Self-proclaimed nobody CG Silverman sees her move to an upscale new school as her chance to be somebody different. Her devil-may-care attitude attracts the in-clique, and before CG realizes it, a routine game of truth or dare launches her to iconic status.

While this rebel image helps secure CG’s newfound popularity, it also propels her through a maze of unprecedented chaos, with each new lie and every dare opening doors that, in most cases, were better off left shut.

CG is on a collision course with disaster. Will she be able to keep up the façade? Or will the whole world find out she’s a fraud?

I read this book a little while ago, and to be honest, not a lot of it has stuck with me. This is a book that I easily read in a day and have not thought about since.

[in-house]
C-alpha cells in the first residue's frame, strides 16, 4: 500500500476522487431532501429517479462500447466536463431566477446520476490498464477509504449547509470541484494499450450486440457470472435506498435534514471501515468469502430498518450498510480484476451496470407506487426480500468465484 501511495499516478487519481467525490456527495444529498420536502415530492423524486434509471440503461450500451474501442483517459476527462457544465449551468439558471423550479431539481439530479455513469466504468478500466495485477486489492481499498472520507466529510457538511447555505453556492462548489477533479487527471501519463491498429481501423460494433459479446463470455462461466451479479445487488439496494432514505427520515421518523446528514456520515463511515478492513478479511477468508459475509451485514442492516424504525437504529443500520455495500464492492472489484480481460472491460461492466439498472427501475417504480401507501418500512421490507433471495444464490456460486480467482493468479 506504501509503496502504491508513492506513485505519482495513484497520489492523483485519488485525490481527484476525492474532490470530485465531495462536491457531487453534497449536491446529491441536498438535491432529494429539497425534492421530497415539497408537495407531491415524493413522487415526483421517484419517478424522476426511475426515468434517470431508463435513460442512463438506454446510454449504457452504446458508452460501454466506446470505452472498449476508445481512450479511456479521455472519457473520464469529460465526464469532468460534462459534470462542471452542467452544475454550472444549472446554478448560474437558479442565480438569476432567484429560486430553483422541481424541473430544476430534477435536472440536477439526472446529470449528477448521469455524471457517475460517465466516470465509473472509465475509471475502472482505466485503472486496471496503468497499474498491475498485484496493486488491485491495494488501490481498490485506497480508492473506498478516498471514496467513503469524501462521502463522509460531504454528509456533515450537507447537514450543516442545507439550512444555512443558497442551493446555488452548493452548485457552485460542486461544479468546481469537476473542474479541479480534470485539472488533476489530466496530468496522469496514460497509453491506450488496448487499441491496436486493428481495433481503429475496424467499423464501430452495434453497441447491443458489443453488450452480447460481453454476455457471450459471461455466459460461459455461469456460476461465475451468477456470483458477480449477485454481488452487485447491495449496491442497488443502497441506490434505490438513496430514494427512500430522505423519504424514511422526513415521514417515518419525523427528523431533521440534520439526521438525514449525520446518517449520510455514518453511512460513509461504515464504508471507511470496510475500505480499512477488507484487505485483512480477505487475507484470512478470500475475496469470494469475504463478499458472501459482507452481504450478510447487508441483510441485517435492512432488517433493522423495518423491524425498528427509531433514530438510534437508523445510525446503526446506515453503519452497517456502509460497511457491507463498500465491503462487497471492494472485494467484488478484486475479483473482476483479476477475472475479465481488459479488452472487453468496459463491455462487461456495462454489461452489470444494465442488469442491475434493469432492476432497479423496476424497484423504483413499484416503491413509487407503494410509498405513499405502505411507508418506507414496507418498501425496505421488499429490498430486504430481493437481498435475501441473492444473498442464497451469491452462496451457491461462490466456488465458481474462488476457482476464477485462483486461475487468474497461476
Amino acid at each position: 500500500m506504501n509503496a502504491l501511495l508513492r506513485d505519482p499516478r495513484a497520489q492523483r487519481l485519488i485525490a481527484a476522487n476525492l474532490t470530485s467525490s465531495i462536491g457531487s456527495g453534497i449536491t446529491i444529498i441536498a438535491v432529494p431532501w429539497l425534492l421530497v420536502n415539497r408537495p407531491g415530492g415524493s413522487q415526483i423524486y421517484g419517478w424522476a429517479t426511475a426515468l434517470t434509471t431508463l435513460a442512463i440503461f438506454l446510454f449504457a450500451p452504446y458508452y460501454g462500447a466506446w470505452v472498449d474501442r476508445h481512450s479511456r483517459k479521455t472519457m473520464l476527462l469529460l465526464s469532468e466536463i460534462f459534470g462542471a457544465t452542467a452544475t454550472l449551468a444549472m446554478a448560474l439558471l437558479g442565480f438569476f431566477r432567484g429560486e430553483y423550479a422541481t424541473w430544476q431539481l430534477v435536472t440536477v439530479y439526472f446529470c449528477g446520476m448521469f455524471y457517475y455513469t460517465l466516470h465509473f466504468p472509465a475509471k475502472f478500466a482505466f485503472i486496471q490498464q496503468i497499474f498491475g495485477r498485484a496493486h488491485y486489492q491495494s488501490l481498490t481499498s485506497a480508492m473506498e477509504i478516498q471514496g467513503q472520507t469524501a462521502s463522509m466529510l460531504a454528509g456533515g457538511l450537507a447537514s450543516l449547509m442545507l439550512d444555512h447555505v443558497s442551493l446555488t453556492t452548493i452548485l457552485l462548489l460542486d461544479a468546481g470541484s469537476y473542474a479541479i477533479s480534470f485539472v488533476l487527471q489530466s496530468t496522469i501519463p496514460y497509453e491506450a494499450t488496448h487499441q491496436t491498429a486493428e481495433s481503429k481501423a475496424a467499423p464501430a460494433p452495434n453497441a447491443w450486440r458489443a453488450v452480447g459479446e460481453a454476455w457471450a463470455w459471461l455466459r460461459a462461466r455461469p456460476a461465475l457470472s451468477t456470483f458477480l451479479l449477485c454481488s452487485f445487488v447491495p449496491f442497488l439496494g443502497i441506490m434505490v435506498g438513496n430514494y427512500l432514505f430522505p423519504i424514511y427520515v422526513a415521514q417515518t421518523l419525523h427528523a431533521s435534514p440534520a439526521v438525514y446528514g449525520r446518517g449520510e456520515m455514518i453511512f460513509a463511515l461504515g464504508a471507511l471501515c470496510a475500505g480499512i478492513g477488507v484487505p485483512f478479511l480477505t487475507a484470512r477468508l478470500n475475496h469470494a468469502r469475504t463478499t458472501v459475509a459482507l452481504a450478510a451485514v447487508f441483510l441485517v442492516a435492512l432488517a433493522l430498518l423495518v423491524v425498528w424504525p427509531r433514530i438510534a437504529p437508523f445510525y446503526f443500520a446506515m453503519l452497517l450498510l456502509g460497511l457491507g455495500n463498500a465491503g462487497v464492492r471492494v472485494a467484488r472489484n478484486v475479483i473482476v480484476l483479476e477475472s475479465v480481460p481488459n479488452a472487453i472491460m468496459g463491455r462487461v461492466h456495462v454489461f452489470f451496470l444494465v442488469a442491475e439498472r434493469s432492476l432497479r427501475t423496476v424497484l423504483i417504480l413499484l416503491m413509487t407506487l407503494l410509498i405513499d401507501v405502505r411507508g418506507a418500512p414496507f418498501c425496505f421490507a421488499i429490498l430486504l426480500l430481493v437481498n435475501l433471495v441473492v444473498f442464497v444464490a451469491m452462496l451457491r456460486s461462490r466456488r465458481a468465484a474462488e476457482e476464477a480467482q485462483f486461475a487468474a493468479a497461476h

CG moves schools and by accident – a comment muttered in response to a teacher lands her in the “in-crowd”. All of a sudden, she has a façade to keep up. This leads to lies and lies – and then more lies. She becomes out of control – lying about how she used to be an alcoholic – even though she is 15! – and how far she has gone in relationships. She starts an online relationship with an English teacher and things just spiral out of control. Of course, once the web of lies is spun so deep the only way out is the truth – and inevitably this is what happens. CG’s parents find out what she has been doing and saying and the world is put to rights again.